Nguyen Hue and the streets leading into it had been closed to traffic and filled with flower displays of an incredible variety. I added a few photographs to the millions that would have been snapped during my time there. I don’t do selfies and didn’t ask anyone to capture me in front of any of the displays, but I am sure I got captured anyways. It was very difficult to make my way down this lovely corridor without interjecting myself into someone’s composition. I walked the length of Nguyen Hue slowly and along the Saigon River for a ways before making my way back to the boulevard to have a coffee and watch the people from a seated position.
While having coffee I was asked to make a lucky wish. You write your wish out and hang it on a tree with hundreds of others. I have been a good boy on this trip. Like a good Buddhist I have not killed anything as there have been no bugs of any sort. I have only cursed a few of the people who cut me off on the road and in general have been appreciative of the people and my fate. So I filled in my wish and I think I have a good chance. So if we shortly have “World Peace; No one in poverty or slavery; No child without family or love” my wish will have been granted.
I went back Friday evening to capture some of the night time lighting to find that it was so busy that I couldn’t really walk very much of it. By Saturday morning when I walked by again, vehicular traffic was flowing again and all of the flowers and displays were gone. As I said, I lucked into that one.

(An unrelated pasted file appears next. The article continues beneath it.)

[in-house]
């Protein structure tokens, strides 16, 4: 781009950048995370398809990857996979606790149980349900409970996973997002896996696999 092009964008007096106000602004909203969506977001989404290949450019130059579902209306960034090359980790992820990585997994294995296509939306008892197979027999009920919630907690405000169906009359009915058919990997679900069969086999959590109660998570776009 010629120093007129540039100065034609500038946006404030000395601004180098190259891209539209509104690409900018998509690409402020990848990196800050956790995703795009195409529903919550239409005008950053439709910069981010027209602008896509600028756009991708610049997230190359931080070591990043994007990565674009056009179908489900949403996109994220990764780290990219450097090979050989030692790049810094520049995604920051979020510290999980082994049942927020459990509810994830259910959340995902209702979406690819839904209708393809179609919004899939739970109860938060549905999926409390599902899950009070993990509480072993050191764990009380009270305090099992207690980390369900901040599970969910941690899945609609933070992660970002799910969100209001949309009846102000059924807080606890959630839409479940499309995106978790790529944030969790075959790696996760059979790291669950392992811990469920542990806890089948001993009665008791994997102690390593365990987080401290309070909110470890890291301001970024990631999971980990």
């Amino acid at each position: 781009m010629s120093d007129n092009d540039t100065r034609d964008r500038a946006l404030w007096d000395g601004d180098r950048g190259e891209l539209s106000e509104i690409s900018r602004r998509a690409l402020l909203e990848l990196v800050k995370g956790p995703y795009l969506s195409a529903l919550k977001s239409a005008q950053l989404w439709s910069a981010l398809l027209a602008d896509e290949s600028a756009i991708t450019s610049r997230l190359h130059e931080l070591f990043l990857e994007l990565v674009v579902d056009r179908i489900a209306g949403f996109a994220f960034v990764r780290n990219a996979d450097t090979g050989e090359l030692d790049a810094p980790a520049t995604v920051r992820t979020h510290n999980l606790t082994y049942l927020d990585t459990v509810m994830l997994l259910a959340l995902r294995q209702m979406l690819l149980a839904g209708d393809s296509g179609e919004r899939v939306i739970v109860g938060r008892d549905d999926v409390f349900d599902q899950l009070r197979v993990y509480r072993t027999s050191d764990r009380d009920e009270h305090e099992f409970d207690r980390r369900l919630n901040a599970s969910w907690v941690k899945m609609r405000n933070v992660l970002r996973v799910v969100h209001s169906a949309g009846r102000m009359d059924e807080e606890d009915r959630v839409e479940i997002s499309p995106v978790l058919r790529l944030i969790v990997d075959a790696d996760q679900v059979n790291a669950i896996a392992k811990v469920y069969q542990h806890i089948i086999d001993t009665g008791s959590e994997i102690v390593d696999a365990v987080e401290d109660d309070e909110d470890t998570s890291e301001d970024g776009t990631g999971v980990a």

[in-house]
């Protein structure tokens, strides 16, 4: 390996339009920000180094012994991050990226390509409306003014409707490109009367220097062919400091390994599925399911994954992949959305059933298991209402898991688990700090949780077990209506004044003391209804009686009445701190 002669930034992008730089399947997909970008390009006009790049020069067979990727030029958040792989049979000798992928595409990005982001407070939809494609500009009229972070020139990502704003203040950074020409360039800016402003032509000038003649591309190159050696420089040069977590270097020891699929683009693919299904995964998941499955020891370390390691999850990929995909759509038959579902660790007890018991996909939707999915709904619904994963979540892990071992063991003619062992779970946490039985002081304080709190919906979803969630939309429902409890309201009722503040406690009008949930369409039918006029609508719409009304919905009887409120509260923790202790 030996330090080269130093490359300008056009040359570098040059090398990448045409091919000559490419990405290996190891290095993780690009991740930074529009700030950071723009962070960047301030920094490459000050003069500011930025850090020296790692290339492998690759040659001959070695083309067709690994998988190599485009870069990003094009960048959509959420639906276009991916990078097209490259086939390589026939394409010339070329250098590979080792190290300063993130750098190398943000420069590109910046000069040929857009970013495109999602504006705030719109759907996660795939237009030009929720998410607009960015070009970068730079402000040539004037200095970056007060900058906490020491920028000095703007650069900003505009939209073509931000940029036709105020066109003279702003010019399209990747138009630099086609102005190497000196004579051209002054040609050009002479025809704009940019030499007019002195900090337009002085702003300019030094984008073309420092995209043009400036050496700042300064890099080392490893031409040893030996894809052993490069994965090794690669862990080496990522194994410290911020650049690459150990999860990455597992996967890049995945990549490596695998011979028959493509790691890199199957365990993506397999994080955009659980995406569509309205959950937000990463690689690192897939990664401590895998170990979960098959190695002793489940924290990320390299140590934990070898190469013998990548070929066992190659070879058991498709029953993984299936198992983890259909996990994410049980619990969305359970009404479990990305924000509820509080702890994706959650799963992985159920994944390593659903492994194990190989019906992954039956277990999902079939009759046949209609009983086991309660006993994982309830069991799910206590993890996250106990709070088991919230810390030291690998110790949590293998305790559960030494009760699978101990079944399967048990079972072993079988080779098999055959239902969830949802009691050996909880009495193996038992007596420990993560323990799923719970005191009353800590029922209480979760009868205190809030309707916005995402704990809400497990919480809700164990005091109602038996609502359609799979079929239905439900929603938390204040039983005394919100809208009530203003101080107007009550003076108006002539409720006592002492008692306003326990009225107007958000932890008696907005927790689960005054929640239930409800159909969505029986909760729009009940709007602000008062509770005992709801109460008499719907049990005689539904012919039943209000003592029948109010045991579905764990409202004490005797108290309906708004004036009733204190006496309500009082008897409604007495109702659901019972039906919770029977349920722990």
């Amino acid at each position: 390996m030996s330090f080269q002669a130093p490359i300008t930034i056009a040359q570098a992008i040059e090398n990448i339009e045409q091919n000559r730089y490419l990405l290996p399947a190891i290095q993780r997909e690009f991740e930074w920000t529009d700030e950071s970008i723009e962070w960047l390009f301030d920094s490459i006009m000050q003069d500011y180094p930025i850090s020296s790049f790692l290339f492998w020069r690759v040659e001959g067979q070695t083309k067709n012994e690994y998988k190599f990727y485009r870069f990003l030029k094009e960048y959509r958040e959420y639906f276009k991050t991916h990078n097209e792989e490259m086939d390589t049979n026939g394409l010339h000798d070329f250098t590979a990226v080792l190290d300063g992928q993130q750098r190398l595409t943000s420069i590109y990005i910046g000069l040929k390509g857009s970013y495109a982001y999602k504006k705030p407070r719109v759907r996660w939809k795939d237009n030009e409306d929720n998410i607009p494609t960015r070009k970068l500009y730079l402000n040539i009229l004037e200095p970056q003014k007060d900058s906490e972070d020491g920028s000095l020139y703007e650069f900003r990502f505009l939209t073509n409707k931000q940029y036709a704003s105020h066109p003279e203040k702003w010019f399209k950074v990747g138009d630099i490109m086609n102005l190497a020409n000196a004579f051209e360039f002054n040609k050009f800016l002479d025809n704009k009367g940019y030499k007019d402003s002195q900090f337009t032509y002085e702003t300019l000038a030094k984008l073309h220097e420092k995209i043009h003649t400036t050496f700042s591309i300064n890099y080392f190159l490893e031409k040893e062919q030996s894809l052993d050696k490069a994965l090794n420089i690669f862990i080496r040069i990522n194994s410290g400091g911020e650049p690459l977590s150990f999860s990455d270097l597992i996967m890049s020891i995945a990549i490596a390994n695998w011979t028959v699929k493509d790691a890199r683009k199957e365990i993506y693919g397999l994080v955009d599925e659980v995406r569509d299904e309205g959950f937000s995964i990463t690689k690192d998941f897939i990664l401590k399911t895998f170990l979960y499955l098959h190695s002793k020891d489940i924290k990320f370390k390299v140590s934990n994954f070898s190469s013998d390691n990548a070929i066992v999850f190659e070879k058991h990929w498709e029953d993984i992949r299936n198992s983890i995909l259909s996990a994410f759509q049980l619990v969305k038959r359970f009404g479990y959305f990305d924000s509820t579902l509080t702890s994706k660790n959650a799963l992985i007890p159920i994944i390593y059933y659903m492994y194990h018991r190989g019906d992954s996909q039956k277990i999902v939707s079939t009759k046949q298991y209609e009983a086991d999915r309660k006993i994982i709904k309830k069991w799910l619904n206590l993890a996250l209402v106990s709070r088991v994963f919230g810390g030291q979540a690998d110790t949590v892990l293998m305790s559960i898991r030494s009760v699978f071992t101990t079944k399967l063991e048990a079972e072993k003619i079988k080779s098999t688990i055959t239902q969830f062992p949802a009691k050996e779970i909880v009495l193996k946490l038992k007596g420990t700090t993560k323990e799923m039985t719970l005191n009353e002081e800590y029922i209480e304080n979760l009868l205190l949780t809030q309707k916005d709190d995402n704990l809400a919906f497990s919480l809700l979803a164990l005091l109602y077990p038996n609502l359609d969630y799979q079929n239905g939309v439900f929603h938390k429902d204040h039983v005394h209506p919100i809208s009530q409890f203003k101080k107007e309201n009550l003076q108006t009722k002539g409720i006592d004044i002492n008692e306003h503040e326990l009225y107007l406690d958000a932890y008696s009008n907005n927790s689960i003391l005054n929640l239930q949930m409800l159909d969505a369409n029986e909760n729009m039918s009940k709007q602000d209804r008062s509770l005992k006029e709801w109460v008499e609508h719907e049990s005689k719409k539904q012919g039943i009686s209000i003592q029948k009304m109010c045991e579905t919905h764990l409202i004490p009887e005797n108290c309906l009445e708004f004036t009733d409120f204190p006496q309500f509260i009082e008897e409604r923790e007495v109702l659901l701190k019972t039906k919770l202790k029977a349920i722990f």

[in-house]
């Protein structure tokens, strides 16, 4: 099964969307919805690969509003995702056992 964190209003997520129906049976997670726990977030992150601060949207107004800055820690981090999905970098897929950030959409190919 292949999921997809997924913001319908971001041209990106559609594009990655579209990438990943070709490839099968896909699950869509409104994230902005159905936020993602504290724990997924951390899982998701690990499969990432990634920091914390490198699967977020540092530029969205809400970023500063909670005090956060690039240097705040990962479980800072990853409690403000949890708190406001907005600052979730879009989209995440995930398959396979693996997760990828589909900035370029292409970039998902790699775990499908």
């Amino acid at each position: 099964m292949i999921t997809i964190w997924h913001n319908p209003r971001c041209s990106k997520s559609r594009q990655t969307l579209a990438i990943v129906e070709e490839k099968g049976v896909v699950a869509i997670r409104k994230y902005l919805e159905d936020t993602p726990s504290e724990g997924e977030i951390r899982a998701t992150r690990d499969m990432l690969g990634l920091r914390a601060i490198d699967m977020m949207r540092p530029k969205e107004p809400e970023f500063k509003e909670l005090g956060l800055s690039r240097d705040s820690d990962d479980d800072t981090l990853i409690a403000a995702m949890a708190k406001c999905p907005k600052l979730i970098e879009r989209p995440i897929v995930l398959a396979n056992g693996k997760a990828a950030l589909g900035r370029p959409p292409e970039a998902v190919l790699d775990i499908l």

My strategy, to meet both a moderate tourist agenda and my personal need for an easy few days, was to visit or do one thing each day and to do them before noon so that I could retreat to the cool of a pleasant tea garden or my hotel.
The Reunification Palace was built in 1966 to replace the Norodom Palace that had been built in 1871 to house the French Governor of Indochina. The original palace had been largely destroyed in 1962 during an assassination attempt on then South Vietnam President Diem who had taken the palace as his residence. The current palace was the residence of President Thieu during the American period until 1975 when the regime collapsed. Thieu fled to Taiwan and the US airlifted out of Saigon as the north’s troops advanced upon the city and the south. The Reunification Palace is the most important symbol of the reunification of Vietnam after 1000 years of conflict. Mostly what I saw during my visit was a lot of 1970s style furniture and photos from the end of American War. The grounds are lovely and I sat in a tea garden for my iced coffee listening to traditional Vietnamese music instead of motorbikes.